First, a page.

The recent reports of 10,000 riot police being readied to tackle disorder arising from post-Brexit medicine shortages will not encourage patients to stay calm, says contractor Ade Williams of Beaminster Pharmacy in Bristol.
‘The problem with headlines like that [police getting ready to tackle riots caused by post-Brexit medicines supplies] is they don’t exactly make things calmer. You could be sitting at home thinking everything is going to be okay and suddenly you read an article that says the Government are planning against a riot.
While I’m sure it’s just the Government trying to be responsible and put procedures in place, that overarching narrative of pandemonium and shortages does not go well with the ‘keep calm, everything is under control’ narrative we are trying to project.
‘The Government has said not to stockpile but I think some patients question whether that is what they should be doing. If you’re worrying about your favourite brand of grocery, then you probably think, I’ll just find have to find something else that I like. But when it’s your life-saving medication, then you are going to think that you need to do something about it. So even with the best assurances, people are acting in a way that is predictable and logical.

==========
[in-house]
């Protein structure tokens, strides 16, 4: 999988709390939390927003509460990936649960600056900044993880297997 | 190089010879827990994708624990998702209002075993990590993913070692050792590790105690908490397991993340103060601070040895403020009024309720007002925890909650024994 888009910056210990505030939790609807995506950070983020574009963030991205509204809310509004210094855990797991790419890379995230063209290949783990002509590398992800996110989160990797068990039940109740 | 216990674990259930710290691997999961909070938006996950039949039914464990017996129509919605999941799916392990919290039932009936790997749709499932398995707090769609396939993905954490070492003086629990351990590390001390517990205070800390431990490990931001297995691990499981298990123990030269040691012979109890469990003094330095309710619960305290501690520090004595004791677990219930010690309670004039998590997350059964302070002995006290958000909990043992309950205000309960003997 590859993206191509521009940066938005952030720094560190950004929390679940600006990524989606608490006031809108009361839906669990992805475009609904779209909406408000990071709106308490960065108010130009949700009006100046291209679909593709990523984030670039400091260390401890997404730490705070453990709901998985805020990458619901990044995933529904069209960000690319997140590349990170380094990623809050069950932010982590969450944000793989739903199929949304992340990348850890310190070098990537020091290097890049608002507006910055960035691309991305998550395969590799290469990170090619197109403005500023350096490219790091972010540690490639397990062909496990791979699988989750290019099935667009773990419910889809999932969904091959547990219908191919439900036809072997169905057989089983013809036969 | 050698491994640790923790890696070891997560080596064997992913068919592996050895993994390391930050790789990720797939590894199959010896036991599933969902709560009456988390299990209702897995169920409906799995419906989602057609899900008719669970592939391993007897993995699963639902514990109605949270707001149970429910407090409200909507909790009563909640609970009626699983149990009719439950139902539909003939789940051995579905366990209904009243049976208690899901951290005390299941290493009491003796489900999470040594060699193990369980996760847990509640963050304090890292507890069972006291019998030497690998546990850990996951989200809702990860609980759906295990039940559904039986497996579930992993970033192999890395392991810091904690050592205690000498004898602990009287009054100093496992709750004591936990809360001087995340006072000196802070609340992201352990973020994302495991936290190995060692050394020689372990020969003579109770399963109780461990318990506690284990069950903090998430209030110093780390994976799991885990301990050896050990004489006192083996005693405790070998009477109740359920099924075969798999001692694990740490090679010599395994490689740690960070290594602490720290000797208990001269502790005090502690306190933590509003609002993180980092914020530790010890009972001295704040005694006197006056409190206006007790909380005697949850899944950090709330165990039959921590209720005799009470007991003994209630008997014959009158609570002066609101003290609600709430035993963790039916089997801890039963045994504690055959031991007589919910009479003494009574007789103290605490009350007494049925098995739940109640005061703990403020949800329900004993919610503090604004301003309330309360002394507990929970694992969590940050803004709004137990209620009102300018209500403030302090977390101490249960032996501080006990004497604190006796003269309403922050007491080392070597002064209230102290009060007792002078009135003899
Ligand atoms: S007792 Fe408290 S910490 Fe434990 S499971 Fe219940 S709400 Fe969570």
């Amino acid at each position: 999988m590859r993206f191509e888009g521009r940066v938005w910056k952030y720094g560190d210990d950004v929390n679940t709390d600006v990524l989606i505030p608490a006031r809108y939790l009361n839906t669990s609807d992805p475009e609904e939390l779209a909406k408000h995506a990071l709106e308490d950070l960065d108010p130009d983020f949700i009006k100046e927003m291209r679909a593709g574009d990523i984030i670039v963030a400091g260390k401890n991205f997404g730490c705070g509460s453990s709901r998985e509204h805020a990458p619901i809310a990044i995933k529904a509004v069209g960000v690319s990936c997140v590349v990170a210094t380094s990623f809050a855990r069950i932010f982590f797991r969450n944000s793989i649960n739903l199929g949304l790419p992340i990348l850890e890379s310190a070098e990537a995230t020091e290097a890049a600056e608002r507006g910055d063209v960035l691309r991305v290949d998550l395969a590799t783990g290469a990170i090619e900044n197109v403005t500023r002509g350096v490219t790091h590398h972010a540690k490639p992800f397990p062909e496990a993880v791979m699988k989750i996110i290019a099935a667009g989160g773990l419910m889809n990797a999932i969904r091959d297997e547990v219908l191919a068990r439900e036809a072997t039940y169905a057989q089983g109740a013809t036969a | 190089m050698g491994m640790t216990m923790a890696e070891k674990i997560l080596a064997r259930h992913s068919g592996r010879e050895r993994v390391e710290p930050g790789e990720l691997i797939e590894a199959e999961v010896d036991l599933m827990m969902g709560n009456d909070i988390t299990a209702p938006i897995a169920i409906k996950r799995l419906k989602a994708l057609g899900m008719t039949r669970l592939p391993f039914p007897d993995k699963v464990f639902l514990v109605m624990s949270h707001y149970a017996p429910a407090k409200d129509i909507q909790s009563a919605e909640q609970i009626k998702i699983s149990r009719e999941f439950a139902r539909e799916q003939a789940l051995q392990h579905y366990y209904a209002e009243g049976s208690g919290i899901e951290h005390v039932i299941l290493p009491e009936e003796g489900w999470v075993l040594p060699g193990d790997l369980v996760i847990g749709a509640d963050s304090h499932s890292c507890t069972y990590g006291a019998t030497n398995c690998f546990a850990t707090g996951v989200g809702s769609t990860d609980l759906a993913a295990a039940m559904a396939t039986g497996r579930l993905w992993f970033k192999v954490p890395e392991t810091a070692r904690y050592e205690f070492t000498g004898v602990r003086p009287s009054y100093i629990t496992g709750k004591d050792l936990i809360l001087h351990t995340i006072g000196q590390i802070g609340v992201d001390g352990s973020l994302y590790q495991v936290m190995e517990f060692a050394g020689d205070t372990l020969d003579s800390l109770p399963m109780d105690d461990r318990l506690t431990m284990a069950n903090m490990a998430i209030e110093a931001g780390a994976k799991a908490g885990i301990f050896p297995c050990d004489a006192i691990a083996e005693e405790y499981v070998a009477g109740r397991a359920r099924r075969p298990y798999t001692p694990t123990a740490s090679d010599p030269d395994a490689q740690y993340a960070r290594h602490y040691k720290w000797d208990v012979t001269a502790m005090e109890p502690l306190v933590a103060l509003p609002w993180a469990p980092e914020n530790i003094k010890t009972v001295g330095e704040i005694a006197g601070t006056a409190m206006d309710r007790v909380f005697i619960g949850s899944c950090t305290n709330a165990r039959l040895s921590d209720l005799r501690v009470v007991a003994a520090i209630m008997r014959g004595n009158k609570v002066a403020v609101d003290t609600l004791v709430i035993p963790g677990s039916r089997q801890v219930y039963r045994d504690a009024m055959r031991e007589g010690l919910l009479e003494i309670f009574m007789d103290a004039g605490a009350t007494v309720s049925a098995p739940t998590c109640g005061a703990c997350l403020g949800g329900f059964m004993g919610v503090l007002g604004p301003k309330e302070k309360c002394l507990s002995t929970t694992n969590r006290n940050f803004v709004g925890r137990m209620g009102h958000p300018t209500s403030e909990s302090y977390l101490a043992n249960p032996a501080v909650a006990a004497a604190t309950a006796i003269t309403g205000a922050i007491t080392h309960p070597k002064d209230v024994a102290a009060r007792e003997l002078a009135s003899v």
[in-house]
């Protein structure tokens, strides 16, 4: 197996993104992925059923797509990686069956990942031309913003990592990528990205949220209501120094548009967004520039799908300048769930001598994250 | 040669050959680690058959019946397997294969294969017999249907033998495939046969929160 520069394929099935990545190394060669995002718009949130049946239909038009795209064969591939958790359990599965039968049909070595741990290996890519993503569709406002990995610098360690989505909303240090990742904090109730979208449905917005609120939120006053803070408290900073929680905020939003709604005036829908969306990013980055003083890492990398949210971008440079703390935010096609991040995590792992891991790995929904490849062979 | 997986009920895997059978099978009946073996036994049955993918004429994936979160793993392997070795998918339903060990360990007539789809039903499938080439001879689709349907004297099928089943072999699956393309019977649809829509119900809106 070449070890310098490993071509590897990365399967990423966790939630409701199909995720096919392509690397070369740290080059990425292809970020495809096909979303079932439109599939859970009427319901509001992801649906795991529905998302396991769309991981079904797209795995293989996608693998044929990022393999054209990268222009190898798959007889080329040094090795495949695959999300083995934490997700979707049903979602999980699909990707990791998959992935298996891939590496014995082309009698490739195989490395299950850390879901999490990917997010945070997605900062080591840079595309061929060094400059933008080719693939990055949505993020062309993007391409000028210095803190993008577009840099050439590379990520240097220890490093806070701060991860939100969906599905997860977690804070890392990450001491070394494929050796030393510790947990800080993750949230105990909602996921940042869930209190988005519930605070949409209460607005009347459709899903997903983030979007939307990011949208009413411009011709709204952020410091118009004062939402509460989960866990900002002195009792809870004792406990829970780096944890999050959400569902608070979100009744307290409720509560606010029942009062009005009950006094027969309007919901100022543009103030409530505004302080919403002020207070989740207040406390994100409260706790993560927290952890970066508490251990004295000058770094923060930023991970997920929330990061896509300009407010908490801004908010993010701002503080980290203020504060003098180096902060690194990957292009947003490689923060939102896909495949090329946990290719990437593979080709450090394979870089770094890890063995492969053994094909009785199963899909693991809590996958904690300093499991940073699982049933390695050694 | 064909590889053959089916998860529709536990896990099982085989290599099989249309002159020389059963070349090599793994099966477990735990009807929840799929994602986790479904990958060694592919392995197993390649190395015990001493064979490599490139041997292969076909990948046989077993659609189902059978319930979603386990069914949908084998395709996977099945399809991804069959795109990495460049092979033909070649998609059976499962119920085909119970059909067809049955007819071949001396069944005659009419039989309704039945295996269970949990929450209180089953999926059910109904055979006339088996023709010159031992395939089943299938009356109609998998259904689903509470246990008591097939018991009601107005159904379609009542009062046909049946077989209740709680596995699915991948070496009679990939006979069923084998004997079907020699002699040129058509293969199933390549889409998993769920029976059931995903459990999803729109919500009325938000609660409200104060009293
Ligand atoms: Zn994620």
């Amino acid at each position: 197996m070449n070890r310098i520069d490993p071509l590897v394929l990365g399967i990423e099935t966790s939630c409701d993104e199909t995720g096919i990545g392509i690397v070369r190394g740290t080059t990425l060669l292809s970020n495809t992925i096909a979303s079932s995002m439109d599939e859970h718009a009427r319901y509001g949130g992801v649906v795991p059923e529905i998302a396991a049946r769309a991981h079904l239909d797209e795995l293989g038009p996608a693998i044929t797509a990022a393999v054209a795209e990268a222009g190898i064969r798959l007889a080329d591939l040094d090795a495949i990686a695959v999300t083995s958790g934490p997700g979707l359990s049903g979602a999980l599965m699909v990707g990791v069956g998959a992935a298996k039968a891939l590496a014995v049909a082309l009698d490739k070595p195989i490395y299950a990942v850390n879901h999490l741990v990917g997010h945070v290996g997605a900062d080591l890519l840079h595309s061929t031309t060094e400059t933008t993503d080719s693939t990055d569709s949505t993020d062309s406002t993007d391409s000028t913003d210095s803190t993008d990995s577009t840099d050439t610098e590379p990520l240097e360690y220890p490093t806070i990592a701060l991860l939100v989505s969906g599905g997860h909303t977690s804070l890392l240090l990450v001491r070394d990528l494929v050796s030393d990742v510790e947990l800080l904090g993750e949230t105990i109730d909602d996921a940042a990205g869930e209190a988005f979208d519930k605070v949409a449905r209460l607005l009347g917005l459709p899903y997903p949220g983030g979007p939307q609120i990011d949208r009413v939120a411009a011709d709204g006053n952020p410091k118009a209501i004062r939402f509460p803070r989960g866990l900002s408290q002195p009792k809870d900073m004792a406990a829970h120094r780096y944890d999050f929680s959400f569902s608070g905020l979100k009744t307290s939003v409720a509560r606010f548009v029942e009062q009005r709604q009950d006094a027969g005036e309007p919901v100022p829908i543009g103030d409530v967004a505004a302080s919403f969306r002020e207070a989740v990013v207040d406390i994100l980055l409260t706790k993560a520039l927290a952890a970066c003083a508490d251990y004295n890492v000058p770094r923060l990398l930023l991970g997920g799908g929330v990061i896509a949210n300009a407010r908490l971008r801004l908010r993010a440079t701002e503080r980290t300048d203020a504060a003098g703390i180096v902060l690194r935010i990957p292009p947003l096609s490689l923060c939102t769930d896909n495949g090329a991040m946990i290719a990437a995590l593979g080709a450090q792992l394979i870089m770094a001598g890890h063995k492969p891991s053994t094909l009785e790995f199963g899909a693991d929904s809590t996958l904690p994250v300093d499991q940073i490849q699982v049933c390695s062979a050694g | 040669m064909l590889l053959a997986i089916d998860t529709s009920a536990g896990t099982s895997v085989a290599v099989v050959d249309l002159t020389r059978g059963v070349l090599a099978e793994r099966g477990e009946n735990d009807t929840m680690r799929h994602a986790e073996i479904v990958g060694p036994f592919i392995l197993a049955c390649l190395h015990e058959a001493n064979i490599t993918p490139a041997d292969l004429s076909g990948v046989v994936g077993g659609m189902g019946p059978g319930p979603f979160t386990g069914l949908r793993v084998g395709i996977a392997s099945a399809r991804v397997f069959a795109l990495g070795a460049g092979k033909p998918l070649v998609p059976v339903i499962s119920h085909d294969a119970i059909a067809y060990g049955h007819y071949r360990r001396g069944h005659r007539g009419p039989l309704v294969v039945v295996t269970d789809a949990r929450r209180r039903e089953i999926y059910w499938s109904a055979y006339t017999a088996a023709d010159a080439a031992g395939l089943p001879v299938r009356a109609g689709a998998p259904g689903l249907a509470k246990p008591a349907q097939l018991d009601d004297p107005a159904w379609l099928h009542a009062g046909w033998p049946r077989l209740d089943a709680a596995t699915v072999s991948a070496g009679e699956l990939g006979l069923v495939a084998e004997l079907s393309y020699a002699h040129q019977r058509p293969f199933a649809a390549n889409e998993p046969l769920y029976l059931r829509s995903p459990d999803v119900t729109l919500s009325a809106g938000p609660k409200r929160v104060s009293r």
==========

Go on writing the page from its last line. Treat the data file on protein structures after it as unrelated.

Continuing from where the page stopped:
‘We’ve had a few patients that have mentioned increasing their prescriptions, but there is good coordination between us and the GP surgeries to ensure we are following and giving consistent advice. We know patients shouldn’t stockpile because that would create problems, so we discourage this. I think what has prevented stockpiling is us realising that as professionals we need to work together to create that calm. If we are seen to be facilitating panic, then we’ll find ourselves with a deluge of people trying to do the same thing.
‘It is also a very worrying time for my colleagues. I work with a multinational team and quite a few are European nationals. For those people, this is their life, they have built their lives around this union between the UK and the EU and they have no control or say in the political process to determine it. They are hearing about a process that they are completely paralysed from influencing in any way. I think the way it [Brexit] is happening has made them really reconsider whether this is the right place for them to be too, not just now but in the future.
‘These are people who have valuable skill-sets, which have been built up over a long period of time. Community pharmacy is a very patient facing, accessible role, so patients come in because they know you and trust you – and as staff you know and understand them. To create all of that and become embedded in the community takes a lot of time and investment in training. If I lose those staff members, I can’t just bring in someone else in, train them overnight and then put them back into the community the next day.’